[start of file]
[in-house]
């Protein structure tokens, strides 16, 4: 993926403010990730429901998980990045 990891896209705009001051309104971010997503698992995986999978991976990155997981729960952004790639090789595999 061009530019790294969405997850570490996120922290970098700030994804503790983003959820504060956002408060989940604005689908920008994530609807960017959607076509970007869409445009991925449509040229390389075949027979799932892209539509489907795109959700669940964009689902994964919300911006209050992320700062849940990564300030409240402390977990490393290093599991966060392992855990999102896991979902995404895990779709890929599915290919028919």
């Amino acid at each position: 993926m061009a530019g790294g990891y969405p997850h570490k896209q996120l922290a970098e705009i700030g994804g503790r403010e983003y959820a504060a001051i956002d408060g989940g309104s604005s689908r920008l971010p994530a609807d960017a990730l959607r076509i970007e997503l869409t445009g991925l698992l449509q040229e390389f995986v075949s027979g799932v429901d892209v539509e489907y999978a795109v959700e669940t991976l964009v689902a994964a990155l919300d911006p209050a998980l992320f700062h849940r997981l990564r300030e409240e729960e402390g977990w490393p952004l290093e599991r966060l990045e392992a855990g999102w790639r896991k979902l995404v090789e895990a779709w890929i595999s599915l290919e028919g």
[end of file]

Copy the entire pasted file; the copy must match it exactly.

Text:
[in-house]
């Protein structure tokens, strides 16, 4: 993926403010990730429901998980990045 990891896209705009001051309104971010997503698992995986999978991976990155997981729960952004790639090789595999 061009530019790294969405997850570490996120922290970098700030994804503790983003959820504060956002408060989940604005689908920008994530609807960017959607076509970007869409445009991925449509040229390389075949027979799932892209539509489907795109959700669940964009689902994964919300911006209050992320700062849940990564300030409240402390977990490393290093599991966060392992855990999102896991979902995404895990779709890929599915290919028919």
């Amino acid at each position: 993926m061009a530019g790294g990891y969405p997850h570490k896209q996120l922290a970098e705009i700030g994804g503790r403010e983003y959820a504060a001051i956002d408060g989940g309104s604005s689908r920008l971010p994530a609807d960017a990730l959607r076509i970007e997503l869409t445009g991925l698992l449509q040229e390389f995986v075949s027979g799932v429901d892209v539509e489907y999978a795109v959700e669940t991976l964009v689902a994964a990155l919300d911006p209050a998980l992320f700062h849940r997981l990564r300030e409240e729960e402390g977990w490393p952004l290093e599991r966060l990045e392992a855990g999102w790639r896991k979902l995404v090789e895990a779709w890929i595999s599915l290919e028919g």